In 1993, Joseph Carlson, president of Memphis-based Centrex Underwriters Inc., expected "a blizzard of applications" for private deposit insurance.
Just the year before, 13,000 accounts with $375 million had gone unprotected in bank failures. Although depositors ended up losing only a fraction of that amount - $56 million - the stage seemed set for insurance salesmen like Mr. Carlson.
Banks were foundering, thrifts had been dropping like flies, and depositors were nervous. The Federal Deposit Insurance Corporation Improvement Act of 1991 required the FDIC to resolve bank failures as cheaply as possible - putting depositors on notice that the government would not bail out accounts beyond the $100,000 insurance limit.
The FDIC itself was studying the feasibility of using private reinsurers to cover a portion of the deposits it was required to protect.
What a difference a few years make. Banks are flush with profits, thrifts are healthy, and Mr. Carlson is a bit rueful.
"The market hasn't set the world on fire," he said. "There's not as much demand. The banking industry has really come back."
"Our timing was a bit off," agreed Gary Dubois, first vice president of Reliance National, a subsidiary of Reliance Group Holdings in New York. In the late 1980s, he recalled, the company was flooded with inquiries about a deposit insurance product. But by the time the company developed one, the industry had recovered.
Like the proverbial Maytag repairman, the purveyors of private deposit insurance are a little lonely these days. Nevertheless, the market seems large enough for three carriers. And these companies believe in the market's potential.
Small banks are the customer base for Topeka-based Kansas Bankers Surety. The banks buy coverage - at a current maximum of $10 million per institution - as an enhancement for their large depositors, said Don Towle, Kansas Bankers' president.
"The premium depends on the quality of the bank," Mr. Towle said, adding that banks are rated on their management track records, capital, and customer bases. Typically, premiums range from 15 cents to 22 cents per $100 of deposits, he said.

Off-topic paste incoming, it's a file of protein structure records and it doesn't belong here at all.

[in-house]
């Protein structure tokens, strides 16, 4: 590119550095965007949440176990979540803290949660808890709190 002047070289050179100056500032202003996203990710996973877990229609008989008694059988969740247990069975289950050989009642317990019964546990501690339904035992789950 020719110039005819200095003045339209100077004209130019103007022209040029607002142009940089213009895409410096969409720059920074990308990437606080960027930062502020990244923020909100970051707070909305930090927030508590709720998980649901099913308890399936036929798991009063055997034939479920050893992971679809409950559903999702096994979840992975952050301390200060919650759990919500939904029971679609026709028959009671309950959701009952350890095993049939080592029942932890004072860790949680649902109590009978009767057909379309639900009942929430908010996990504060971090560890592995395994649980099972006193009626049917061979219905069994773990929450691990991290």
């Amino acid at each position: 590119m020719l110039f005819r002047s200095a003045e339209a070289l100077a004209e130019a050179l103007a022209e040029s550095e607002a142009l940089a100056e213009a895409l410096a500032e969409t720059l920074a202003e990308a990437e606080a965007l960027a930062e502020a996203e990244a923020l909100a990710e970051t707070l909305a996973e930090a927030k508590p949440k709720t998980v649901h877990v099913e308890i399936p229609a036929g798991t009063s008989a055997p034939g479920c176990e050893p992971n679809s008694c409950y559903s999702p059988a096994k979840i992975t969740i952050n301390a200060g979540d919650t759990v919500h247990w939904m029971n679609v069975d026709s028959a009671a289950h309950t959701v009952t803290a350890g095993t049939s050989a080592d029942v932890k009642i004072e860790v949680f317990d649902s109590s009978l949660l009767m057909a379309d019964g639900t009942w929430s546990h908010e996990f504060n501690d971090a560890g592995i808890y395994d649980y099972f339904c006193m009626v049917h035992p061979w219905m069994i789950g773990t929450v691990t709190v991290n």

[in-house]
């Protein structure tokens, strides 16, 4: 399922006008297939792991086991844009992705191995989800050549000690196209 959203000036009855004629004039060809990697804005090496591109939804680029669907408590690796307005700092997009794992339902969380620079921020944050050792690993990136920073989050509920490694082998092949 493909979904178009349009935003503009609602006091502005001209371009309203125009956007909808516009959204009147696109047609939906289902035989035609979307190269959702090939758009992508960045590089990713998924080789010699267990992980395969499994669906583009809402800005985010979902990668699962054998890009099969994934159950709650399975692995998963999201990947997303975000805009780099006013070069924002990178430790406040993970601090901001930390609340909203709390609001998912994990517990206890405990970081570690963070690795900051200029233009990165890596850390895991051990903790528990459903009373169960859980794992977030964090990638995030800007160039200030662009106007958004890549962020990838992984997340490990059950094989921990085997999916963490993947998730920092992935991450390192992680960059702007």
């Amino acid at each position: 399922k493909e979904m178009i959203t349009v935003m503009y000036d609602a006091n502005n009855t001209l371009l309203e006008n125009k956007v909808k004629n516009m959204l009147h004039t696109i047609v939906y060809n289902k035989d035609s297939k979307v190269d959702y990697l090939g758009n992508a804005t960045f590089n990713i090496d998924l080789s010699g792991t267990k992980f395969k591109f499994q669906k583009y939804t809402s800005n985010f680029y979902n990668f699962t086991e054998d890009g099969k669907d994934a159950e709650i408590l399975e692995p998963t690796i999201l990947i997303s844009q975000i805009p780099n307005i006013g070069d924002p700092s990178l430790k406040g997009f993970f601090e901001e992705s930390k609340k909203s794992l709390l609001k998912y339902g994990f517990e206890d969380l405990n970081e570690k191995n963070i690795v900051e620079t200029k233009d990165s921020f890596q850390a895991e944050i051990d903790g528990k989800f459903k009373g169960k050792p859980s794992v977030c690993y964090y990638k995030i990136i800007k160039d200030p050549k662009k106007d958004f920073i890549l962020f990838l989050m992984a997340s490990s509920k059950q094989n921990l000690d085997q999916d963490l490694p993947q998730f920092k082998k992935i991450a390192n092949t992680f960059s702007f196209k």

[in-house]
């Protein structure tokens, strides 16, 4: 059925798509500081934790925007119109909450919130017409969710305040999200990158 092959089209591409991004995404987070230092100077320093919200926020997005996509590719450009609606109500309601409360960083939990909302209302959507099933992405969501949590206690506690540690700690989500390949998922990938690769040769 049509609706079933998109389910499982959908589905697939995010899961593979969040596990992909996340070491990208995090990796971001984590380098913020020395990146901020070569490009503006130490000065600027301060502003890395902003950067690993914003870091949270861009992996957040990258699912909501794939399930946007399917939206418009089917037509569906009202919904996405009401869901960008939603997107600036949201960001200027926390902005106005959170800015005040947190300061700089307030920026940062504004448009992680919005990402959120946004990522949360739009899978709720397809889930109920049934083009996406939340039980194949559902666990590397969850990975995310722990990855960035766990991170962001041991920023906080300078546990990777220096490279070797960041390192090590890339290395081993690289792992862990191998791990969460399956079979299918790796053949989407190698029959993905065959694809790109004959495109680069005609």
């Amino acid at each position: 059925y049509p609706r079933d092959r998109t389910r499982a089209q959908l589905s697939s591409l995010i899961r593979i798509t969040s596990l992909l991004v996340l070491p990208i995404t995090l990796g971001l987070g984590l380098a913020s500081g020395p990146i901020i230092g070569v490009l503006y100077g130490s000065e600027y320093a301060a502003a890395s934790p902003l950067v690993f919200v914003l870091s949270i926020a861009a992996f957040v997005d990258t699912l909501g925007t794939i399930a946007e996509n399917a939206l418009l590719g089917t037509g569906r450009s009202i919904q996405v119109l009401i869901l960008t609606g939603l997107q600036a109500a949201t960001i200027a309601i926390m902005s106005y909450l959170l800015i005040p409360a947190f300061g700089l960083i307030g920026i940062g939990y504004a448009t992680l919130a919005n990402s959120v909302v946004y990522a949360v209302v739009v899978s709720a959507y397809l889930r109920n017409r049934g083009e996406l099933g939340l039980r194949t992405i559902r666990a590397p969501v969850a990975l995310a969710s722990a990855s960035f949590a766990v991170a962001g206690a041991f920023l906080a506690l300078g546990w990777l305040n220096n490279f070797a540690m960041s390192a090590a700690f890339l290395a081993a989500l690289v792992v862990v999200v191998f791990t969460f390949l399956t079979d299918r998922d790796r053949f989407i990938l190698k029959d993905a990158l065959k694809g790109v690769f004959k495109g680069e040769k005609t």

Why would banks want to offer the excess insurance? It's a way to hang on to large deposits, Mr. Towle said.
He offered the example of a small bank that has a corporate depositor with more than $800,000 in its account. Each year, the company is audited, and the auditor notes that only $100,000 of that amount is insured by the FDIC. "The bank got a certain amount of comfort by buying them a bond" insuring the excess deposits, said Mr. Towle.
Reliance's customers tend to be businesses that have ties to several financial institutions. Instead of spending time and resources checking out each bank, Reliance's customers buy excess deposit coverage to protect them in case any bank they patronize goes under, Mr. DuBois said. Premiums run from 10 cents to 15 cents per $100 of deposits.
Mr. Carlson's agency offers coverage through General Star Indemnity, a subsidiary of General Reinsurance Corp., Stamford, Conn., and mostly sells to individual depositors. "Some are savvy enough to know it's out there," he said, "and they want it." Coverage of $200,000 costs about $500 a year, he said.
Insurance company officials declined to disclose their policyholder totals, but they agreed that the market is small.
One problem, they said, is that most banks can't buy excess deposit insurance for all their large depositors because each carrier limits coverage to $5 million to $10 million per institution.
Unless the market gets stronger, more carriers won't be willing to offer the product. But the market can't grow - and accommodate the needs of banks - until greater coverage is available.
"If you had 10 carriers each with $10 million of exposure," a bank could find coverage for all its large customers, said Mr. Dubois of Reliance National.
The FDIC ran into a similar problem when it considered using reinsurers to cover a portion of bank deposits. Only one carrier was interested, said Roger Watson, FDIC director of research and statistics. And that carrier only wanted to insure deposits at the strongest banks.
"Theoretically, the concept has a lot of merit," Mr. Watson said. "But you need to get a lot of reinsurers in the market."
While business is slow now, insurers remain optimistic; they say that the industry runs in cycles and that the inevitable bad times for banks and thrifts will again create good times for deposit insurance.
"I'm sure it will become a very big thing," predicted Mr. Carlson of Centrex Underwriters.
"When the world turns again, and banks are not making obscenely high profits, the panic will set in again," added Mr. Towle of Kansas Bankers Surety.